Are you familiar with the term “hate the sin, but love the sinner?” Many people think it’s a direct quote from the Bible. It’s not. It’s a quote often attributed to Ghandi. His actual quote was this;
“Hate the sin and not the sinner” is a precept which, though easy enough to understand, is rarely practiced, and that is why the poison of hatred spreads in the world.”
So by now you’re looking back at the title of this post and swilling it around your mind trying to figure out how I am going to justify “loving” an (alleged) rapist, but not the rape itself.
Bill Cosby played Dr Heathcliff ‘Cliff’ Huxtable on what was one of my favourite shows of the 1980s. In fact, knowing how high the ratings were in Australia and his homeland of America, I wasn’t the only one who loved that show. Most of you did too.
And while Bill Cosby WAS Dr. Huxtable, I’d like to think that Heathcliff Huxtable IS NOT Bill Cosby. Well, not now. Not anymore.
Sure The Cosby Show bears his name but it’s not just his work. First of all there are the writers. There’s also his fellow cast. And there’s also the crew. Above and beyond all those people we have the characters themselves.
Before this show I only saw black families as being portrayed as poor, not even working class in some roles. Take the boys from Diff’Rent Strokes. They were saved from a life of, well, pain, sorrow, anger, drugs, gangs, you name it; saved by a rich old white guy. I was 10 years old when this negative stereotype was killed off. Here’s Cliff, a doctor married to a lawyer. Yes, a sitcom mother with a respectable job career. (Well done knocking over civil right and women’s rights in one fell swoop). Their kids attend school. They don’t skip it, they actually attend school.
Although it was a comedy, the show was educational relying on real human emotion and interactions between each character to make them seem like a real family. And Dr. Huxtable was a hands on active father. He did stuff with the kids. He wasn’t just the breadwinner. His role in that household was to be a part of that household. That’s the dad I wanted to aspire to be. But not the jumpers (sweaters).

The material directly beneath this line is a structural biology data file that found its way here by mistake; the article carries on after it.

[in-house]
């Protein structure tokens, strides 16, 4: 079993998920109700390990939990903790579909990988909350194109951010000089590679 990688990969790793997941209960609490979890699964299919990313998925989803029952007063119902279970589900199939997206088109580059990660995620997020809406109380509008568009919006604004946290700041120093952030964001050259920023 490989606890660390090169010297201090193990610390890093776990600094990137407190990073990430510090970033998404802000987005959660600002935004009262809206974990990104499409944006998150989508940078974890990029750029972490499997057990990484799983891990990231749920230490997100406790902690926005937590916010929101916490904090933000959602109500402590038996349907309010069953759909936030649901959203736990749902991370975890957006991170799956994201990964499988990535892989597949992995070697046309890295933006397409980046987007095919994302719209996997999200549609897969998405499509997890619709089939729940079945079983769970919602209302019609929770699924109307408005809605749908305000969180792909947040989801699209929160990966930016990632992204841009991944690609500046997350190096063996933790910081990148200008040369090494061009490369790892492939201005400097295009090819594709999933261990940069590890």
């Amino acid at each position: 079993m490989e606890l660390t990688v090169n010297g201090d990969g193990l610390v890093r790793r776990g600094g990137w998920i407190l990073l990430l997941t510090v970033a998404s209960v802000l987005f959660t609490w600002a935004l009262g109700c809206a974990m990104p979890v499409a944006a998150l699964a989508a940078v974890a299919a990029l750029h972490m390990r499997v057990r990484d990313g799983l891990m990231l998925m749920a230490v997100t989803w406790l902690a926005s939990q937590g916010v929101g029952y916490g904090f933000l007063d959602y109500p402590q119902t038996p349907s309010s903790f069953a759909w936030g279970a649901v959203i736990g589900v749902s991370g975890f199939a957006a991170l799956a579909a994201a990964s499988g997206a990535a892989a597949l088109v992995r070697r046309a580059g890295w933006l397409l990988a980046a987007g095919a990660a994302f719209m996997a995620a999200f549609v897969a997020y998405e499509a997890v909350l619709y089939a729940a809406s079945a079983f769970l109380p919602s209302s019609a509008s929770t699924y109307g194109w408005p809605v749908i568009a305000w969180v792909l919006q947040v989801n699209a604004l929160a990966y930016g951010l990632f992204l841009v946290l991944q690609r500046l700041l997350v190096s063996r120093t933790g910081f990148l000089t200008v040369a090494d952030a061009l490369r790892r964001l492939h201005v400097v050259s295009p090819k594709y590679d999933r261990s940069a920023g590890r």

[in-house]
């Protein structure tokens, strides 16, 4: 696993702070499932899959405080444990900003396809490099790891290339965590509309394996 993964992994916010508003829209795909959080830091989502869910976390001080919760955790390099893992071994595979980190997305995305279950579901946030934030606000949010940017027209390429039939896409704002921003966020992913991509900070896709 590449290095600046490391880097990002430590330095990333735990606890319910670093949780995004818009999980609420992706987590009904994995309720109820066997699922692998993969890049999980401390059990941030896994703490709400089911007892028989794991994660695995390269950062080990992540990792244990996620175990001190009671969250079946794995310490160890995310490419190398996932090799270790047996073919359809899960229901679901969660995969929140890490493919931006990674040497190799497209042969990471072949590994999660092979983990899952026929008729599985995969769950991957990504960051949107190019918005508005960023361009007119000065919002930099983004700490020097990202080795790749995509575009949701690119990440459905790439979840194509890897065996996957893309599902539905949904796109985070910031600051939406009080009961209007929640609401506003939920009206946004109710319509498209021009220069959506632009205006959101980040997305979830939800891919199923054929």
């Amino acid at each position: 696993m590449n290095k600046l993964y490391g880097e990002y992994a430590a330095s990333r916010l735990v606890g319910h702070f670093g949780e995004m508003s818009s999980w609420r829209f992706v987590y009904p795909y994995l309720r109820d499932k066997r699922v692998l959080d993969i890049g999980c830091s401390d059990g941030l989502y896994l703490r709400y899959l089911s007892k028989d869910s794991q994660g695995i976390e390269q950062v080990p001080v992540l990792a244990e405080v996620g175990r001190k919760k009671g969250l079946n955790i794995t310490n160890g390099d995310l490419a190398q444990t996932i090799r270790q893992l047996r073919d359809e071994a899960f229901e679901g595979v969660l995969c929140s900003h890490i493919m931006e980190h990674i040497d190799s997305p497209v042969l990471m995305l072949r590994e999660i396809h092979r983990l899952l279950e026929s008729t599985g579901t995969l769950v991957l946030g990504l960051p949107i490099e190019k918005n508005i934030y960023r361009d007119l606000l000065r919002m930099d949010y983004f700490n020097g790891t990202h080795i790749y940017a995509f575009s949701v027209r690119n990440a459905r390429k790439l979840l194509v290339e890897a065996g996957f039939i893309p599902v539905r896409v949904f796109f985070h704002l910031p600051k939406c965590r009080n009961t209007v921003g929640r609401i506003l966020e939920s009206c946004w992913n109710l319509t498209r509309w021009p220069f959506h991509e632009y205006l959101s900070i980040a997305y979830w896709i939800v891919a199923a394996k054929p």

One of my fellow Dad Bloggers just removed Cliff Huxtable from his list of great television fathers. I don’t understand this. Heathcliff hasn’t changed.
Bill Cosby is the alleged perpetrator here, not his alter-ego.
Maybe we need to introduce a new phrase.
“Hate the actor, not the character.”
Here in Australia we had our own version of the Bill Cosby/Dr. Huxtable controversy with Robert Hughes/Martin Kelly, the widowed father of three and architect who is a work-from-home-dad being convicted of sexual child abuse. The sitcom Hey Dad! which Robert Hughes starred in was the most successful show of its type in Australia. Now its name is tarnished by the indiscretions of the main star.
The same could be said about Rolf Harris and his fantastic songs. While the man himself is a no good convicted paedophile, the songs he “leaves behind” in the real world while he rots in a cell are still some of the best songs for kids.
Can we hate the singer, love the song?
Justin Bieber is proving to be a real dick but there’s a legion of fans who love his work.
What about Phil Spector? The man was a musical genius. Three words; Wall of Sound. It still hits me where it hurts that this man who created so much great music turned out to be a murderous loony.
I hate these men, I really do. I hate the sinner, and the sin. I hate that they’ve raped, molested, murdered, lied, cheated, and broke the law at every turn (Mr Bieber, I am looking at you), but the body of work, the songs, the acting, the building of great characters, that cannot just be forgotten.